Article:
Motivation Inference of gene regulatory networks (GRNs) from perturbation data can give detailed mechanistic insights of a biological system. Many inference methods exist, but the resulting GRN is generally sensitive to the choice of method-specific parameters. Even though the inferred GRN is optimal given the parameters, many links may be wrong or missing if the data is not informative. To make GRN inference reliable, a method is needed to estimate the support of each predicted link as the method parameters are varied. Results To achieve this we have developed a method called nested bootstrapping, which applies a bootstrapping protocol to GRN inference, and by repeated bootstrap runs assesses the stability of the estimated support values. To translate bootstrap support values to false discovery rates we run the same pipeline with shuffled data as input. This provides a general method to control the false discovery rate of GRN inference that can be applied to any setting of inference parameters, noise level, or data properties. We evaluated nested bootstrapping on a simulated dataset spanning a range of such properties, using the LASSO, Least Squares, RNI, GENIE3 and CLR inference methods. An improved inference accuracy was observed in almost all situations. Nested bootstrapping was incorporated into the GeneSPIDER package, which was also used for generating the simulated networks and data, as well as running and analyzing the inferences.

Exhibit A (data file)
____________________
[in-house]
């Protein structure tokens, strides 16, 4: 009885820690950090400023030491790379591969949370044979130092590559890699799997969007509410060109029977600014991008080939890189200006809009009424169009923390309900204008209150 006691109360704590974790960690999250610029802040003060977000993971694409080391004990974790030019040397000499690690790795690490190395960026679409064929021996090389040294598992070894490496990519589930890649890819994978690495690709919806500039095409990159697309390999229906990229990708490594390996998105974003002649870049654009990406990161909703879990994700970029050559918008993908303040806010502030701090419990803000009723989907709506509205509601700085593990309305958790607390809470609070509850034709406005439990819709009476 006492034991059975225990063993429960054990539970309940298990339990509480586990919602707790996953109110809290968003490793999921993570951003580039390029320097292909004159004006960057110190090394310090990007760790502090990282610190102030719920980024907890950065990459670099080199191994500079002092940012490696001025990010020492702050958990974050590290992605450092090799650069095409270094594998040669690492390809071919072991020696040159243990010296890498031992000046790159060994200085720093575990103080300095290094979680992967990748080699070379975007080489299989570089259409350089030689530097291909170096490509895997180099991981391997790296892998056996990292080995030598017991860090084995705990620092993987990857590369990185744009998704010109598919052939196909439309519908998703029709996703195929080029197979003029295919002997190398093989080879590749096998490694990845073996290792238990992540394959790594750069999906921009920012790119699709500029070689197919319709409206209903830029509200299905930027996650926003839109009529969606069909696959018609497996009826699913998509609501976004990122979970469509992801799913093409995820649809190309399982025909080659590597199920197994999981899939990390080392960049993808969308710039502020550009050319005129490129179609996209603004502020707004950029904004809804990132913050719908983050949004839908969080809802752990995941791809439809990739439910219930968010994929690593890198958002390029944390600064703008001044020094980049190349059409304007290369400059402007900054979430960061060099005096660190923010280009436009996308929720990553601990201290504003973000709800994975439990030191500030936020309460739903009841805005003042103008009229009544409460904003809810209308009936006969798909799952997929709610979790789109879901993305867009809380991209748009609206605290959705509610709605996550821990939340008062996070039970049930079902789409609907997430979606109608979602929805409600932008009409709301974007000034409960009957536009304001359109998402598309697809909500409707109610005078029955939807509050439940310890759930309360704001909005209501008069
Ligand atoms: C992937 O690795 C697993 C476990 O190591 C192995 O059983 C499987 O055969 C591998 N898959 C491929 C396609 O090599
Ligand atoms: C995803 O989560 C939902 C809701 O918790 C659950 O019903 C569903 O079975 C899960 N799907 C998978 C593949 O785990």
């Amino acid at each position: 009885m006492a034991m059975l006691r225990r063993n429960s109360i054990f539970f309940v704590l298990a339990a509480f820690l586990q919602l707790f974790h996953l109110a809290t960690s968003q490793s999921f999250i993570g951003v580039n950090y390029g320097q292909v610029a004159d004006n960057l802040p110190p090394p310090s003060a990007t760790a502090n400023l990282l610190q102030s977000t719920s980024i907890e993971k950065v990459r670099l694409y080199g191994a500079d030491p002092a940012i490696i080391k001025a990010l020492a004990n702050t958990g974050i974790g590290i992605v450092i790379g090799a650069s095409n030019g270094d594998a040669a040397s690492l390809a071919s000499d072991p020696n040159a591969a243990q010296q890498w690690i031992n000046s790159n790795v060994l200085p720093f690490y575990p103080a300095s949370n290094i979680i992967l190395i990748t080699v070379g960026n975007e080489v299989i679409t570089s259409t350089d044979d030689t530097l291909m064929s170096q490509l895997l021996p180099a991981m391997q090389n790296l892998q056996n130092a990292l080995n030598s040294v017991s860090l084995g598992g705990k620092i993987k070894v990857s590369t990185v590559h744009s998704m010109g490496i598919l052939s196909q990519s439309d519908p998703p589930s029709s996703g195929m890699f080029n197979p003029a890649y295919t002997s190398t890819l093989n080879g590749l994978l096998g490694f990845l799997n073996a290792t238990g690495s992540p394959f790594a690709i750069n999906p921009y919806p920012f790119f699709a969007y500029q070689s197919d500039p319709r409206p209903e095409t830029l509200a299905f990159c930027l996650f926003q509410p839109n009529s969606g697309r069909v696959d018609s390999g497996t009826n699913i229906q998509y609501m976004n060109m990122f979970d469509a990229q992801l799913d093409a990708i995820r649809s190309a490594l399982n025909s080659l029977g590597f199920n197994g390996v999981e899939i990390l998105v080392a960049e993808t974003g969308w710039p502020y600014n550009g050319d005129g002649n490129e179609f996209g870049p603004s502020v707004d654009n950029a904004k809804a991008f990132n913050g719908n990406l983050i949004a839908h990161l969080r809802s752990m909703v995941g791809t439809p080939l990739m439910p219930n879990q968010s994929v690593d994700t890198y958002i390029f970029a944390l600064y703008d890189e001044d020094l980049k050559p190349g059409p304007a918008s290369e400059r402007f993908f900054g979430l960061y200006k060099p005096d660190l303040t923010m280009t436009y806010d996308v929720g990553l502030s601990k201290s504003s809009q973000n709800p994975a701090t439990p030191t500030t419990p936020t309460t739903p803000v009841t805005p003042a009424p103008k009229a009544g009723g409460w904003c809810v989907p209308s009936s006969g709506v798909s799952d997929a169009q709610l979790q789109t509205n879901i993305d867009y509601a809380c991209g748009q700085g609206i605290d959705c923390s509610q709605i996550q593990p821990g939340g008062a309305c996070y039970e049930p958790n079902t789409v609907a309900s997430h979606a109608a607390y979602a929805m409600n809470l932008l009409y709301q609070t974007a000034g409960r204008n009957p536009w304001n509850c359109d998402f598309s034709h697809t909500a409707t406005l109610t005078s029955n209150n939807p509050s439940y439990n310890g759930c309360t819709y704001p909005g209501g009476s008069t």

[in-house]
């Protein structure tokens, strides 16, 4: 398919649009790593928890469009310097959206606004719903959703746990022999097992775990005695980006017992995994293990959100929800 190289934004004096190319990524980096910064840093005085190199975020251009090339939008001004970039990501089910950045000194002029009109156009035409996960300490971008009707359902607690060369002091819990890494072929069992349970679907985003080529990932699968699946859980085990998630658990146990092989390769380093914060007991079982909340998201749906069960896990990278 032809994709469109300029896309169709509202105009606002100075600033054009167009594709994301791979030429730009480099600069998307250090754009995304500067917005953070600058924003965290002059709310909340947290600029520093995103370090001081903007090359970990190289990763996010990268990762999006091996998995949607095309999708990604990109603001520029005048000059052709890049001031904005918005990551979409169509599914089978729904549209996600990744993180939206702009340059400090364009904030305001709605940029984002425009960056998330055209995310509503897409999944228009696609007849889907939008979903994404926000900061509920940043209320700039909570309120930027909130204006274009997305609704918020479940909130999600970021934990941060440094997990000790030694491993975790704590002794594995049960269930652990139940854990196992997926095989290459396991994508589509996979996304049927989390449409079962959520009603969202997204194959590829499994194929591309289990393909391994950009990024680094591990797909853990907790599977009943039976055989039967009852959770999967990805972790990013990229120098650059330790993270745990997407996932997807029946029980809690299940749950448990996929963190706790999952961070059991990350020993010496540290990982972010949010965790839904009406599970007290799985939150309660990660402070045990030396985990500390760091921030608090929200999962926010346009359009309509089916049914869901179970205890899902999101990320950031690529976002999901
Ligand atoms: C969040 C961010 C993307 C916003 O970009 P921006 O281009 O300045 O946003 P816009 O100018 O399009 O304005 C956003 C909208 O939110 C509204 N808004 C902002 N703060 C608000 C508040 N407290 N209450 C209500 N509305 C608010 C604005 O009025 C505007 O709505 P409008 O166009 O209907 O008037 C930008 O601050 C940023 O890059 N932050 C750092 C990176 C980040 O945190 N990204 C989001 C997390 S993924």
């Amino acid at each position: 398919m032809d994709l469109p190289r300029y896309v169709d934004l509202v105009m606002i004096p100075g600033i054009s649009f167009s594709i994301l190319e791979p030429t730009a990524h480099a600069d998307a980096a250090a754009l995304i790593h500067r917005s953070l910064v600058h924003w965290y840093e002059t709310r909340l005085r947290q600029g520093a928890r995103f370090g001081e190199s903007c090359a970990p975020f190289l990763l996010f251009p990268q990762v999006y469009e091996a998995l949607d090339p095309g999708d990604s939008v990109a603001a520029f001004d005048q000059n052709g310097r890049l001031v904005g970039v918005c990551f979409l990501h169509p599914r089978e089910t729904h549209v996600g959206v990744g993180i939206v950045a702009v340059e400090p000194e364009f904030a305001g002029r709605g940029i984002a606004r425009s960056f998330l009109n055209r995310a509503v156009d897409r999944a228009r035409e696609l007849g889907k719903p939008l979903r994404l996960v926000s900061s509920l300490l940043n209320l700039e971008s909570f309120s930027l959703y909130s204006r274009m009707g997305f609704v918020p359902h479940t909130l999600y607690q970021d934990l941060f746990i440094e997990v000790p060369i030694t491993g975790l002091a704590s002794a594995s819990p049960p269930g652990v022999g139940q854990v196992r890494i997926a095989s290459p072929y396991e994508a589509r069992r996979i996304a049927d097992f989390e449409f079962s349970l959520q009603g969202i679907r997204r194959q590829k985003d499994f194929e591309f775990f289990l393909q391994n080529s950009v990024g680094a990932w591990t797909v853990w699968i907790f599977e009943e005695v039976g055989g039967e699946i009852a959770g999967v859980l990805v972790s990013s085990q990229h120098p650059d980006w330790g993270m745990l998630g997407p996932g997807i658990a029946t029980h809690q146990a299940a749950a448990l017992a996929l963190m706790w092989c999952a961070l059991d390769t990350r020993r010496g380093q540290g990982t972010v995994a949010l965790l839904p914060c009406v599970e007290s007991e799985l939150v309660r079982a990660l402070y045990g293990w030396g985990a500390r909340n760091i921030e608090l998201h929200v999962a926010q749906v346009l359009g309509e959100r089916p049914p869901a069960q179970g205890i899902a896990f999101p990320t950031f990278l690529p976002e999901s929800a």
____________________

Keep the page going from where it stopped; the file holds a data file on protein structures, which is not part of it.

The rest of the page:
All Science Journal Classification (ASJC) codes
- Statistics and Probability
- Molecular Biology
- Computer Science Applications
- Computational Theory and Mathematics
- Computational Mathematics